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BLOSS C.A. Heroines of the Crusades


Sir John Froissart's Chronicles of England, France, Spain and the Ajoining Countries from the latter part of the reign of Edward II to the coronation of Henry IV in 12 volumes 

Chronicles of Enguerrand De Monstrelet (Sir John Froissart's Chronicles continuation) in 13 volumes 

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Heroines of the Crusades
page 100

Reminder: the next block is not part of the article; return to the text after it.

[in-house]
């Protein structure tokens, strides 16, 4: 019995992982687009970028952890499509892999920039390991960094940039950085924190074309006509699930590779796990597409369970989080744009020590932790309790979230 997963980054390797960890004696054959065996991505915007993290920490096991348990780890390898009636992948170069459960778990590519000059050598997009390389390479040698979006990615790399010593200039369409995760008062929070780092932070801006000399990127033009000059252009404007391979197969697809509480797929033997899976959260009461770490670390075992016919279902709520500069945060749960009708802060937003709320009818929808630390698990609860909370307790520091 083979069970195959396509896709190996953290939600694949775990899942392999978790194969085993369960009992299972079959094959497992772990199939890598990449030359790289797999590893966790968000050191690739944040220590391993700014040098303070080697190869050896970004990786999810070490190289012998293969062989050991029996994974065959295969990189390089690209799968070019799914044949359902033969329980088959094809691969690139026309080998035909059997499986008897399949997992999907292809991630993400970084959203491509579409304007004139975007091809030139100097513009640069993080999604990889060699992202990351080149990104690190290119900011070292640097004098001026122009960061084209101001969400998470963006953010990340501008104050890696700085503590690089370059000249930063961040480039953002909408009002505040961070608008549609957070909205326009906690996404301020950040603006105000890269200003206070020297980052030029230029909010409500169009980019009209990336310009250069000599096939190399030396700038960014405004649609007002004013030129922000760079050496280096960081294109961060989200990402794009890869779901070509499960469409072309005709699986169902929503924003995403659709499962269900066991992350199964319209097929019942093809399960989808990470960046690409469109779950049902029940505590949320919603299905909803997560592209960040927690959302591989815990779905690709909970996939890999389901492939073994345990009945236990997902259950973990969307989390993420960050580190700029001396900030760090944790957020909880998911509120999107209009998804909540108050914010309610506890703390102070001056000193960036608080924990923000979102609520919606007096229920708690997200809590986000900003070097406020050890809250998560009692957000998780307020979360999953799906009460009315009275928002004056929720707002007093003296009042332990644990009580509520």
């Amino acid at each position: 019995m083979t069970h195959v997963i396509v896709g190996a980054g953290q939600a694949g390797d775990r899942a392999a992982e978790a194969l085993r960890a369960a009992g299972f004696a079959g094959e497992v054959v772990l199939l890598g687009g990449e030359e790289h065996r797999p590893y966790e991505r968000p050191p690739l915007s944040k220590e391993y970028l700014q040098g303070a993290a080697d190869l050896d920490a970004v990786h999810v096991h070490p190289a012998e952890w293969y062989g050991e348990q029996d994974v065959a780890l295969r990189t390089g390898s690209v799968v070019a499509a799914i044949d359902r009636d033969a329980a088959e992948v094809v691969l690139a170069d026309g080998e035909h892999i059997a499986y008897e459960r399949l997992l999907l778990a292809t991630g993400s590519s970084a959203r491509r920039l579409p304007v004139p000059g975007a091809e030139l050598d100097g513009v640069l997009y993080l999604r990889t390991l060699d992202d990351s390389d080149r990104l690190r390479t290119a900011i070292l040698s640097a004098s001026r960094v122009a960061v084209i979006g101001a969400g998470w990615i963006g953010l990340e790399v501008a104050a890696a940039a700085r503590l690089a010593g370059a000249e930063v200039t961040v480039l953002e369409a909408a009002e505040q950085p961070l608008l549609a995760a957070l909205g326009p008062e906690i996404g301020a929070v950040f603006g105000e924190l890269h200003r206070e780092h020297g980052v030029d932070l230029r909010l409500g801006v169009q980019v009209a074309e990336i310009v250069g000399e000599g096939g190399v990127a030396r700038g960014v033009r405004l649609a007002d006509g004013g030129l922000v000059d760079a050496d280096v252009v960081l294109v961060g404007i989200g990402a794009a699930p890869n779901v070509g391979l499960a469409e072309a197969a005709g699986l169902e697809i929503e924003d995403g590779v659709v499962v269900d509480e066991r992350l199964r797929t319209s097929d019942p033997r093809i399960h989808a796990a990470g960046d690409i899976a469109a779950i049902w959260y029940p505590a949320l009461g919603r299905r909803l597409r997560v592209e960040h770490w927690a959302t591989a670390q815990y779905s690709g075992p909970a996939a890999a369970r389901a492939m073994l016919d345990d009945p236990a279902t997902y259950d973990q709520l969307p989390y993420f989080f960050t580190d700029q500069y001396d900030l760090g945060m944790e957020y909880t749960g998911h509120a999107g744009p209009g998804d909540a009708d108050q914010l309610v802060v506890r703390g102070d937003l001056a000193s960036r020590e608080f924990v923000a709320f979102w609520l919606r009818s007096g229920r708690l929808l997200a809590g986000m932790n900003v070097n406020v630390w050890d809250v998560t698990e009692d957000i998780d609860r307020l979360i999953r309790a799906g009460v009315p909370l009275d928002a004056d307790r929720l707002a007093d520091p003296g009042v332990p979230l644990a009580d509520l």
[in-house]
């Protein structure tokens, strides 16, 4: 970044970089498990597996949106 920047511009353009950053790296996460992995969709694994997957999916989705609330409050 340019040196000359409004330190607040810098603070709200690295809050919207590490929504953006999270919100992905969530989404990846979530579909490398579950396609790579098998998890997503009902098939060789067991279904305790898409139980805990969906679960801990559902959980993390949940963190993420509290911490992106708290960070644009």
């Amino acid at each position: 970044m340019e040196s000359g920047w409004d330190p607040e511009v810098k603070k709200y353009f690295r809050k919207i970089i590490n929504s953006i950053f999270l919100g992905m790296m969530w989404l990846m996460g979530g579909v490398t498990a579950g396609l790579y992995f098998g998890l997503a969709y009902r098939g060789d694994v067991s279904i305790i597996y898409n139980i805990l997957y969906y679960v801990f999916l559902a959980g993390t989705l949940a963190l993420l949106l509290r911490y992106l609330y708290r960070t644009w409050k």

The efforts of Robert, delayed till Henry's power was thus consolidated, of course proved ineffectual. He wasted the munificent dower of his beautiful Sybilla, in idle feast-ing, and having buried his lovely wife the third year after their marriage, he gave up Normandy to Henry, for an annual pension, and was finally taken in a revolt, convey-ed to Cardiff Castle, where in a sort of honorable captivity he passed the remainder of his useless life. The spirit of crusade was still active in Europe, and combined with this spirit, was the hope of gain, springing from vague and exaggerated accounts of the wealth and principalities which the leaders of the first expedition had acquired. The devastated lands of Palestine were soon settled by families who immigrated from pecuniary or pious motive's, and not long after the death of Godfrey, and the election of Baldwin I. to the throne of Jerusalem, several bodies of armed men set out to join their brethren in Asia. Count Stephen, wearied with the incessant impor-tunities of his ambitious wife, shamed by the example of Hugh, Count of Yermandois, and stimulated, perhaps, by the hope of obtaining easier conquest, and less dangerous honors, consented to return to the Holy Land. At Con-stantinople they met with Raimond of Toulouse, who was returning for assistance, and proceeded under his guidance. On their way through Asia Minor, they encountered the Turks, lost one hundred thousand men, together with Hugh of Yermandois, who died of his wounds, at Tarsus. Rai-mond of Toulouse was slain at Tripoli, but Stephen, Count of Blois, with the rest of the leaders proceeded straight to Jerusalem ; and having by the completion of his pilgri-mage, wiped out the disgrace of his first desertion, embark-ed on board a vessel to return to Europe. The heart of the countess dilated with pride and joy, as from time to time she heard of his noble deeds, and with feelings akin to the romance of her youthful admiration, she hourly ex-pected his return. One evening, sitting thus alone, a ser-vant announced, that a monk in the anteroom craved per-mission to speak with her. The countess ordered him to ADELA. 107

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